There is another key distinction to be made, namely between the different resources subsidised. Petrol subsidies are likely to stay around longer in all of the GCC states, with only moderate price rises in the horizon. Electricity and desalinated water, however, are different. They are mostly produced by burning natural gas. All GCC governments except Qatar will be forced to either continue bearing a higher price for believing that low prices will mean political stability, or devise a new power and water pricing regime that covers  existing budget losses, incentivises the average consumer not to waste, and directs badly needed investments to this sector.

Effects of the Arab Spring: The ENOC announcement also needs to be understood in the broader context of the soft counterrevolutionary measures that GCC states have been employing since regimes began falling in the region. Merill Lynch recently estimated that domestic spending in the six states has increased by US$150 billion. Saudi Arabia is spending US$43 billion on its poor and Qatari nationals recently received a 60% pay rise. In March, Abu Dhabi announced US$1.55 billion to be invested in the expansion of the northern emirates’ power  and water electricity sector alone. In August, Dubai, in a highly popular move among industries and businesses, announced a freeze in utility tariffs for the “next few years”. All these mixed signals can only mean one thing: leaders in the UAE are worried about the Arab Spring, but do not seem to agree on the role that natural resource prices play in it and how much should be sacrificed for the sake of boosting economic growth.

Unjust subsidies: It is a fact that GCC nationals are part of a social contract that includes high resource subsidies. At the same time, one cannot escape the moral problem that wealthy people tend to benefit more from flat rates, like prices and taxes, than do the poor. At the pump, it is hard to make a mechanism that distinguishes between those included and those excluded in the ruling bargain, or the rich and the poor. Electricity and water provision, however, is an easier area to target – and also the one where the gas crunch will be felt the most.

In the GCC states, nationals generally are wealthier than the large bulk of non-national residents and hence consume more. Slab tariffs have been introduced at least in Dubai, Bahrain and Oman, but their impact on curbing wasteful consumption is hard to measure. The new, higher tariffs in Dubai have reportedly driven some businesses to take measures, but the raises have so far exempted Emiratis.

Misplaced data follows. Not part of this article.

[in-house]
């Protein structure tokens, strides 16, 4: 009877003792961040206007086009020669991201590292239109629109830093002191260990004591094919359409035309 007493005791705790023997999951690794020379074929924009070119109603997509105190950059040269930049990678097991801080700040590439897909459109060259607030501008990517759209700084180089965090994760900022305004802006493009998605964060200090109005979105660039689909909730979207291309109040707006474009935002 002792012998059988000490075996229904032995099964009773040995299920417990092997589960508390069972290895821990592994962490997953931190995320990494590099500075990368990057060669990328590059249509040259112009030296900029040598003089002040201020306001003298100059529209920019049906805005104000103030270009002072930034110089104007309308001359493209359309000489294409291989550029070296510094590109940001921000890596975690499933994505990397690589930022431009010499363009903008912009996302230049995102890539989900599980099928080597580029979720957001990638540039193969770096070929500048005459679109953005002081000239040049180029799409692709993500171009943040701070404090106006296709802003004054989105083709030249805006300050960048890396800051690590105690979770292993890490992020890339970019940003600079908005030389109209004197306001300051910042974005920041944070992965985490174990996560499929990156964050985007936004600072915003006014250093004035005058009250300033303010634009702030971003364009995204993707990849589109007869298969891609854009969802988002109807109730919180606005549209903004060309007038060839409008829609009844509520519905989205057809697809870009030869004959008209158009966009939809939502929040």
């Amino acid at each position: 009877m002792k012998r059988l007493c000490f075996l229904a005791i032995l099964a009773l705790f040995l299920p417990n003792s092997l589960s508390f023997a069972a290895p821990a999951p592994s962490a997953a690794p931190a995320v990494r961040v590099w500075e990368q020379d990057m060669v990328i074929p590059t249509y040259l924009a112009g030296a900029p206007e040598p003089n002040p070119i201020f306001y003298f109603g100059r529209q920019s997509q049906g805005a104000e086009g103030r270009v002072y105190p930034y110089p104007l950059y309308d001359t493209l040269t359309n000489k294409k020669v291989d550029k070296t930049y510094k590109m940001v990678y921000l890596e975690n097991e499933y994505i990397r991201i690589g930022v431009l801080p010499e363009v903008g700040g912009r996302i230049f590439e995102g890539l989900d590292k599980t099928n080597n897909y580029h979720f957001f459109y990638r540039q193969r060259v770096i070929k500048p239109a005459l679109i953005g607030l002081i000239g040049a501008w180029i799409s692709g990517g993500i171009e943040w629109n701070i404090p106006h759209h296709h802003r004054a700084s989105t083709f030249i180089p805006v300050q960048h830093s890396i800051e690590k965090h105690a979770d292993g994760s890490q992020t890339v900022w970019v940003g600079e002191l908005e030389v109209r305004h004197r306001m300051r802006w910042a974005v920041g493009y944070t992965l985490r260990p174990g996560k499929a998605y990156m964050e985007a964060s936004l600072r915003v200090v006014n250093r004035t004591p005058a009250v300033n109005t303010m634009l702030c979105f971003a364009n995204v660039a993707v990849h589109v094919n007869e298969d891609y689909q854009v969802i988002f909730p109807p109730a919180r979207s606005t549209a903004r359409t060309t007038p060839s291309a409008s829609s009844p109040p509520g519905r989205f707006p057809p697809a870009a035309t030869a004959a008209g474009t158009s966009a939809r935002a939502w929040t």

Many innovative pricing mechanisms are currently being whispered by energy economists to government officials’ ears all over the GCC. These range from separate financial compensations for nationals to truly redistributive, pro-poor mechanisms. The Arab Spring has certainly made governments reluctant to make sudden moves, but at the same time these know that in the coming years prices will have to change. Except in Qatar.

In Qatar where gas is plenty, industries are large and the national population is a little over 200,000, the question is more of a moral kind than economic or availability-related: is it OK that a gardenless house uses 14,000 litres of (desalinated) water each day in a country that is classified as extremely water scarce and at a time of heigthened awareness on climate change? (The figure is from a Qatari-led study from 2003.) As I recently pointed out in a talk at Georgetown University in Doha, if we can afford to consume, does it always mean we should, especially when there are environmental impacts involved?

Towards alternatives: “Subsidy” is apparently a word disliked by many citizens of the Gulf region’s states for the negative connotations it carries. It is therefore a good start that at least a frank debate that uses this very word has now been opened. Other policy instruments, most importantly energy efficiency, however, also deserve increased attention. The good news is that when the inefficiency-inducing subsidies are gradually removed, efficiency will rise too.

Another area for GCC states to work more on is economic diversification away from oil dependency. A global oil demand peak will not be ENOC’s problem, but neighbouring Abu Dhabi, Saudi Arabia and Kuwait have a reason for concern. As Kenneth Pollack wittily noted in a recent seminar at Brookings Center Doha, a new oil shock would be likely to drive Americans “to electric cars faster than you can say ‘Prius’." Given the magnitude of this task, however, and the changes that economic diversification will most likely imply for the existing social contracts, maybe a subsidy reform is not such a bad place to start with after all.